Los Robles Hospital & Medical Center
Above all else, we are committed to the care and improvement of human life. We strive to deliver high quality, cost effective healthcare in the communities we serve.
805.497.2727

What happens at the hospital when a patient has stroke symptoms?

When a stroke occurs, every second counts. It’s essential to get to an emergency room as soon as possible so treatment can begin right away. Los Robles Hospital & Medical Center is a certified Comprehensive Stroke Center, which means our treatment program has met strict requirements set by the American Heart Association and American Stroke Association regarding the diagnosis and treatment of stroke patients. We are the first facility in Ventura County to earn this distinction and provide life-saving care for patients across the area through a multidisciplinary team of healthcare providers. Take a look behind the scenes at what happens when you go to the hospital with stroke symptoms.

Stroke alert
When a patient is experiencing stroke symptoms, the members of our stroke care team receive an alert. This lets them know that emergency stroke care is necessary, so that they immediately assemble in the ER to treat the patient.

The stroke alert will reach our team if patients arrive in the emergency room with symptoms or if they call 911 and come to the hospital by ambulance. The hospital communicates continually with EMS while a patient is en route.

Assessment
The stroke team will determine if the patient is having a stroke, and if he or she is having an ischemic or hemorrhagic stroke. As stated in the video, this information is essential to determining a treatment plan.

To make an accurate diagnosis, the healthcare team may use these tests:

  • Physical exam

  • CT scan or MRI

  • < >

    Cerebral angiography

  • Blood tests

  • Carotid duplex

  • Heart monitor

Treatment
As soon as a diagnosis is made, treatment can begin. The initial treatment depends on the type of stroke and how long the stroke has been occurring and may include medication, surgery, or a combination of the two.

After the initial treatment, patients will be referred for rehabilitation and other aftercare services as needed to help with their recoveries.

Los Robles Hospital & Medical Center has extensive services to provide care at every stage of a stroke, from our emergency room to our neuroendovascular program and Neuro ICU. Call 911 or come to our hospital in Thousand Oaks when stroke symptoms occur, or call (877) 888-5746 to learn more about our Comprehensive Stroke Center distinction.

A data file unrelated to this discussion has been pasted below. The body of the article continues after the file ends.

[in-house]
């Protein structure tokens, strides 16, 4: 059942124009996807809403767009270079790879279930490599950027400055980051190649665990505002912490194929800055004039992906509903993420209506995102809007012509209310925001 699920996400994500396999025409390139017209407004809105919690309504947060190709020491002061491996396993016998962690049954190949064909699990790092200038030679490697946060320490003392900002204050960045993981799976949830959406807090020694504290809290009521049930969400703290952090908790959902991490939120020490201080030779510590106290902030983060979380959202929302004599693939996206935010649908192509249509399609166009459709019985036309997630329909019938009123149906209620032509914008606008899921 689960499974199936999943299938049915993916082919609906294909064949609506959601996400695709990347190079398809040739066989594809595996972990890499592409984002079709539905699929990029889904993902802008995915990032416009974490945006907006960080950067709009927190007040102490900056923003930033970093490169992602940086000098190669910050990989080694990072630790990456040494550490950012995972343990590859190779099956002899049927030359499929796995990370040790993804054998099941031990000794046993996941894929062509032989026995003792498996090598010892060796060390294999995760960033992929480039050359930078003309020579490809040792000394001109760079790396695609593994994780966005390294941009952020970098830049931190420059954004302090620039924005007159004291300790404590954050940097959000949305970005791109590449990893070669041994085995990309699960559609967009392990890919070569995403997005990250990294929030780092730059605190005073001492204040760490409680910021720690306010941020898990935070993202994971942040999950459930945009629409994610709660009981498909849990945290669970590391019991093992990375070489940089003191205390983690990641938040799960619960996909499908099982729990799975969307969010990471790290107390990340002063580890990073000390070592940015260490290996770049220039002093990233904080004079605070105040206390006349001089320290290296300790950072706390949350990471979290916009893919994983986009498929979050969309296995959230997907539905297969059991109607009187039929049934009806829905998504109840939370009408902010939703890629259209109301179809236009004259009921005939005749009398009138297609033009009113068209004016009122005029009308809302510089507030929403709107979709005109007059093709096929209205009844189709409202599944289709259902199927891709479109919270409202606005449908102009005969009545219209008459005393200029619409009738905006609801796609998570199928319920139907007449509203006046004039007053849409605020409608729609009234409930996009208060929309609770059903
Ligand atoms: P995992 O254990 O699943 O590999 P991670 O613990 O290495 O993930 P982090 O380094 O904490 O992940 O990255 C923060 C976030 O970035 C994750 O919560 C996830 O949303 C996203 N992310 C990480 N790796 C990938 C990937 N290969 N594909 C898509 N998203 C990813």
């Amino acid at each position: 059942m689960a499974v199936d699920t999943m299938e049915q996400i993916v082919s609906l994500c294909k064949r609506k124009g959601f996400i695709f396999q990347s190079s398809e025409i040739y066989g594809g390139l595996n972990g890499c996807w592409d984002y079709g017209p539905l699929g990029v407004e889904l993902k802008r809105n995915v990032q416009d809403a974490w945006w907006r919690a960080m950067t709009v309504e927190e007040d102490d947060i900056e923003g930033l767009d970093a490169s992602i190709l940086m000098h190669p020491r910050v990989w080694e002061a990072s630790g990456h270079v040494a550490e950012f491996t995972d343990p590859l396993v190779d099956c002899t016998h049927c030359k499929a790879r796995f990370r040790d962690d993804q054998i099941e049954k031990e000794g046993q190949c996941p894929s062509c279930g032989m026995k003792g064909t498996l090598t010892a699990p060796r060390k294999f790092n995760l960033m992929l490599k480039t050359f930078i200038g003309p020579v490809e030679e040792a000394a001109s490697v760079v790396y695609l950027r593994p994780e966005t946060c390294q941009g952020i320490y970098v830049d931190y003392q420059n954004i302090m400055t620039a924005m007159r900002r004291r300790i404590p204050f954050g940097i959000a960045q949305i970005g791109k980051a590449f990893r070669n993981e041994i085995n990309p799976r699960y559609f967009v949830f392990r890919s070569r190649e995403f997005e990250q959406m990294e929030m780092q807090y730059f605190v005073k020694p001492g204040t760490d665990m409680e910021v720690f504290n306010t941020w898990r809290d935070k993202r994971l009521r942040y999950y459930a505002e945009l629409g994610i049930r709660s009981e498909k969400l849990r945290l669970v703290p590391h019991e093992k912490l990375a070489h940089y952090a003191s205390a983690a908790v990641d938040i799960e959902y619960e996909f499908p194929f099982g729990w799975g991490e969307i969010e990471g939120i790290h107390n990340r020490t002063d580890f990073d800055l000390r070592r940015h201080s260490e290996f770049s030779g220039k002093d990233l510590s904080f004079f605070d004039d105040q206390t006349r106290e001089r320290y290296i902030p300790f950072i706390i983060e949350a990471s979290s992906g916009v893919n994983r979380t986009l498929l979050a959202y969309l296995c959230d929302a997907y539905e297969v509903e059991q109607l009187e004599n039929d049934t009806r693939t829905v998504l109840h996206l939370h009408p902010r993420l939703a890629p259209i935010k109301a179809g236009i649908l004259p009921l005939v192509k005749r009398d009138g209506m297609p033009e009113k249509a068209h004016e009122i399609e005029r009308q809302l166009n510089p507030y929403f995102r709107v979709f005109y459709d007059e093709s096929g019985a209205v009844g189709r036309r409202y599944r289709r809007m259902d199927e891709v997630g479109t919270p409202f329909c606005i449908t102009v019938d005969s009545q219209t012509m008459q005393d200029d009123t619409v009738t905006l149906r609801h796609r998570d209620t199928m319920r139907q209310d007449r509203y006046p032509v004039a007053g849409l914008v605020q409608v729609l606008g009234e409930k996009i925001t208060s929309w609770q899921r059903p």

Improving your safety when you have low vision

Low vision can occur as the result of a number of different eye diseases, including glaucoma and diabetic retinopathy, as well as eye and brain injuries. Fortunately, there are several things you can do learn to live safely with low vision and reduce the risk of injuries or the need for emergency care. Boost your safety when you’re living with low vision with these techniques.

Add additional lights
The amount of lighting in your home can dramatically impact your ability to see. By installing additional lights, you can improve your vision and reduce your chances of tripping or bumping into items that could cause injury.

Start by replacing your existing bulbs with higher wattage bulbs. In areas where overhead lighting is not sufficient, add additional lamps. Adjust your bulbs and the number of light sources in a space according to your needs.

Create contrast
Color contrasts are easier to see than colors in the same shade when you have low vision. Take advantage of color contrasts to increase your ability to see.

For example, consider laying a colored blanket across the back of a white or lightly colored piece of furniture. You may also benefit from putting a black cloth or contact paper down on a surface on which you store white paper. Don’t store trip hazards, like shoes, on similarly colored carpet or flooring.

Use talking medical devices
If you have a chronic medical condition that requires you to use a device to manage it, then your needs don’t stop because you have low vision. Talking devices, which tell you a reading rather than requiring you to see it, will make your care easier.

Diabetics, for instance, who need to check their blood sugar levels multiple times per day can benefit from having a talking glucose meter that reads out their test results. This allows people to make decisions about insulin dosing and meal planning without having to read the meter.

Help is available for low vision. Make an appointment at Los Robles Hospital & Medical Center with a specialist who can help you make decisions about your care. To get a referral to a physician, call our Thousand Oaks hospital today at (877) 888-5746.

What are the common signs of a UTI?

Urinary tract infections, or UTIs, are extremely common. Although women are more likely to get a UTI than men, anyone can get one at any age. Because UTIs can spread and affect other parts of the body, it’s important to know the signs so you get treatment as soon as possible and avoid the risk of complications. Here’s a look at the most common symptoms of a UTI. Consider calling your physician if you experience any of these signs.

Pain during urination
Pain during urination is the most frequent sign of a UTI. Most people with a UTI describe an intense burning while urinating. This symptom is usually the first sign of a UTI.

In addition to pain during urination, you may also experience the sense that your bladder is not being emptied completely, coupled with an increase in the frequency of urination. Often, people with a UTI feel an urge to urinate but actually release very little urine.

Fever
As explained in the video, a UTI can cause symptoms in other part of the body. As with all many other kinds of illnesses, a UTI can cause a fever, as your body fights off infection.